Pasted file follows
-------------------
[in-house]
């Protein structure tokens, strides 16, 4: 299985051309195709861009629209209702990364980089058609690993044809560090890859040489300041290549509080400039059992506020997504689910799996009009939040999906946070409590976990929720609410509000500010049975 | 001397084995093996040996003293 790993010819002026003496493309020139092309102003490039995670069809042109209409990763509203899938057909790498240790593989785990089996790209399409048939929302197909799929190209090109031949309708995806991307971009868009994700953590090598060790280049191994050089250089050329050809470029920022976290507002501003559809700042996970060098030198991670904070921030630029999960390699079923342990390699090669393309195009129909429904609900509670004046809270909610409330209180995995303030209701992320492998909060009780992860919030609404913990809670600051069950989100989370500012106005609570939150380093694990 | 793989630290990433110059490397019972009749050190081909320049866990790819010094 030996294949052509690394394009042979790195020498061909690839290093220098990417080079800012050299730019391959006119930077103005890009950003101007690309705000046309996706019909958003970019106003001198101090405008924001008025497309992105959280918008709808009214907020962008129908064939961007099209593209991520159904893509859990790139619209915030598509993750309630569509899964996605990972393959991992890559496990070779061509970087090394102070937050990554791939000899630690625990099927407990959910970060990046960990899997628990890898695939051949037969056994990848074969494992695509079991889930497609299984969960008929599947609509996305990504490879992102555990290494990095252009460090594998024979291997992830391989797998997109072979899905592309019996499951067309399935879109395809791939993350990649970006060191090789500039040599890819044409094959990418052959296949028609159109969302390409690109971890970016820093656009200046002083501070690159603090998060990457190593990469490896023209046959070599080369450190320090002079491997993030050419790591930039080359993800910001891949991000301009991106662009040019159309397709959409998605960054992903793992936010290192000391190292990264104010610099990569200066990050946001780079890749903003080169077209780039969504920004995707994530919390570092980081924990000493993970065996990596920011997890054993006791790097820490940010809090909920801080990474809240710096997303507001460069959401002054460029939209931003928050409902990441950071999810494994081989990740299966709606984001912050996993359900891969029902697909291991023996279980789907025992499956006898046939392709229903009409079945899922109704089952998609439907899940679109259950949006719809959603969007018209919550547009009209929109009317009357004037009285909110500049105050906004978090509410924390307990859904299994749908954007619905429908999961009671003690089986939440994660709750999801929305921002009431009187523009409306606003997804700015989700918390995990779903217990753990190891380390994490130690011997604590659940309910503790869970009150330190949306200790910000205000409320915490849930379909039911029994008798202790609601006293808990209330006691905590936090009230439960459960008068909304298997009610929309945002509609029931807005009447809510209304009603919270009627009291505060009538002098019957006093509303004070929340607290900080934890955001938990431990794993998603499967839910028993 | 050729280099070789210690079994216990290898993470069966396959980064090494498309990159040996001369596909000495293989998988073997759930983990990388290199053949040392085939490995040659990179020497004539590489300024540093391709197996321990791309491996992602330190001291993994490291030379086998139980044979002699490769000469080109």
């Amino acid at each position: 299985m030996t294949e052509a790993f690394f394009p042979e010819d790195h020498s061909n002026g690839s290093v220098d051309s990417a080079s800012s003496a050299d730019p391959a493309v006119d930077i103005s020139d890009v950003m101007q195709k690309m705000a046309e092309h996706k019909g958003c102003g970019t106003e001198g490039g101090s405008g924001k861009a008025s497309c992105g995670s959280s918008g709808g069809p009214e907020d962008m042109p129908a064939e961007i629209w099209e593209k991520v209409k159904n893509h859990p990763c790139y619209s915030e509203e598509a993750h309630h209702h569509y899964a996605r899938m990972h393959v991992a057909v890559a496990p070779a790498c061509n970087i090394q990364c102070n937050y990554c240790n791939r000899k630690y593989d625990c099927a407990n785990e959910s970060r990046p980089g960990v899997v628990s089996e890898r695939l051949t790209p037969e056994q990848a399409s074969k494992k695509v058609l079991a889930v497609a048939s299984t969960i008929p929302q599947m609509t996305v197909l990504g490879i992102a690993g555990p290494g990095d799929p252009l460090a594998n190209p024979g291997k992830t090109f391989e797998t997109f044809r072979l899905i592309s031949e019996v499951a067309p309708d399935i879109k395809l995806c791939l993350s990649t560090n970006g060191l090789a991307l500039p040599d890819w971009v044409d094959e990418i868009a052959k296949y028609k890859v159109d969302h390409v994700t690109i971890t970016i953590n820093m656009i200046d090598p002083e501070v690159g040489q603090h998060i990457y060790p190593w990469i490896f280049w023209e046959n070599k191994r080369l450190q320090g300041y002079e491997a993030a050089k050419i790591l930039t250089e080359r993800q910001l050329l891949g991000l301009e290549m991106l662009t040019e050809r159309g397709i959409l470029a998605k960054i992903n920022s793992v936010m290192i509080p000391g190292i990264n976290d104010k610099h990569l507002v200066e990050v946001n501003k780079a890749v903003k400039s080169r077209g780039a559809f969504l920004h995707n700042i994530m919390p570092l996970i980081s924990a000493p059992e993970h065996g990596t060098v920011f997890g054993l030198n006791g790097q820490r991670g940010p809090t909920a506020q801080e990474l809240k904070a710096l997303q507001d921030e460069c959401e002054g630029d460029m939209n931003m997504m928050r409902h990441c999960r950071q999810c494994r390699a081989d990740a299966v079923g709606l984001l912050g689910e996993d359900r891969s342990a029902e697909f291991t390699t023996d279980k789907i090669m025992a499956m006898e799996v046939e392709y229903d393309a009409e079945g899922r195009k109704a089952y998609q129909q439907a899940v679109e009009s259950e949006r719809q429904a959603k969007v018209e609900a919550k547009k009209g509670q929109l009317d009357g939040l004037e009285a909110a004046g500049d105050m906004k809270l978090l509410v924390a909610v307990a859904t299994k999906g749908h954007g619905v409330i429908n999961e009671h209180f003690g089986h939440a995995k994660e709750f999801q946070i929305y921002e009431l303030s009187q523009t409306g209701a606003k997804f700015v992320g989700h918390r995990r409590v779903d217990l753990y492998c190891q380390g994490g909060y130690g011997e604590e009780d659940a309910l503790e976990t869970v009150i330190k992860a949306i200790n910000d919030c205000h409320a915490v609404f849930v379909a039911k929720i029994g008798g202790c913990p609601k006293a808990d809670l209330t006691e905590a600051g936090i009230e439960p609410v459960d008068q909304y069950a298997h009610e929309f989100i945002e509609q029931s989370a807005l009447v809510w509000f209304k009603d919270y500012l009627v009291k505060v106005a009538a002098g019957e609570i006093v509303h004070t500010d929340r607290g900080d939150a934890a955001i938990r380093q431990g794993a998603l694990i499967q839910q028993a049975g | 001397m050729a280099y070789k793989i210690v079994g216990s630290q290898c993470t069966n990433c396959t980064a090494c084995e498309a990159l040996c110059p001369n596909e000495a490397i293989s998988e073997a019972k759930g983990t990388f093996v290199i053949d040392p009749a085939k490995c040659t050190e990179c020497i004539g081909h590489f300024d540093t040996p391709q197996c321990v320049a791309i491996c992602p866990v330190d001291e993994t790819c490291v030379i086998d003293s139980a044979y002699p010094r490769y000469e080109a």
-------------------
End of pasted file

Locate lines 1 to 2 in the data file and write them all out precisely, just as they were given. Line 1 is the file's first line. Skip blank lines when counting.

[in-house]
């Protein structure tokens, strides 16, 4: 299985051309195709861009629209209702990364980089058609690993044809560090890859040489300041290549509080400039059992506020997504689910799996009009939040999906946070409590976990929720609410509000500010049975 | 001397084995093996040996003293 790993010819002026003496493309020139092309102003490039995670069809042109209409990763509203899938057909790498240790593989785990089996790209399409048939929302197909799929190209090109031949309708995806991307971009868009994700953590090598060790280049191994050089250089050329050809470029920022976290507002501003559809700042996970060098030198991670904070921030630029999960390699079923342990390699090669393309195009129909429904609900509670004046809270909610409330209180995995303030209701992320492998909060009780992860919030609404913990809670600051069950989100989370500012106005609570939150380093694990 | 793989630290990433110059490397019972009749050190081909320049866990790819010094 030996294949052509690394394009042979790195020498061909690839290093220098990417080079800012050299730019391959006119930077103005890009950003101007690309705000046309996706019909958003970019106003001198101090405008924001008025497309992105959280918008709808009214907020962008129908064939961007099209593209991520159904893509859990790139619209915030598509993750309630569509899964996605990972393959991992890559496990070779061509970087090394102070937050990554791939000899630690625990099927407990959910970060990046960990899997628990890898695939051949037969056994990848074969494992695509079991889930497609299984969960008929599947609509996305990504490879992102555990290494990095252009460090594998024979291997992830391989797998997109072979899905592309019996499951067309399935879109395809791939993350990649970006060191090789500039040599890819044409094959990418052959296949028609159109969302390409690109971890970016820093656009200046002083501070690159603090998060990457190593990469490896023209046959070599080369450190320090002079491997993030050419790591930039080359993800910001891949991000301009991106662009040019159309397709959409998605960054992903793992936010290192000391190292990264104010610099990569200066990050946001780079890749903003080169077209780039969504920004995707994530919390570092980081924990000493993970065996990596920011997890054993006791790097820490940010809090909920801080990474809240710096997303507001460069959401002054460029939209931003928050409902990441950071999810494994081989990740299966709606984001912050996993359900891969029902697909291991023996279980789907025992499956006898046939392709229903009409079945899922109704089952998609439907899940679109259950949006719809959603969007018209919550547009009209929109009317009357004037009285909110500049105050906004978090509410924390307990859904299994749908954007619905429908999961009671003690089986939440994660709750999801929305921002009431009187523009409306606003997804700015989700918390995990779903217990753990190891380390994490130690011997604590659940309910503790869970009150330190949306200790910000205000409320915490849930379909039911029994008798202790609601006293808990209330006691905590936090009230439960459960008068909304298997009610929309945002509609029931807005009447809510209304009603919270009627009291505060009538002098019957006093509303004070929340607290900080934890955001938990431990794993998603499967839910028993 | 050729280099070789210690079994216990290898993470069966396959980064090494498309990159040996001369596909000495293989998988073997759930983990990388290199053949040392085939490995040659990179020497004539590489300024540093391709197996321990791309491996992602330190001291993994490291030379086998139980044979002699490769000469080109």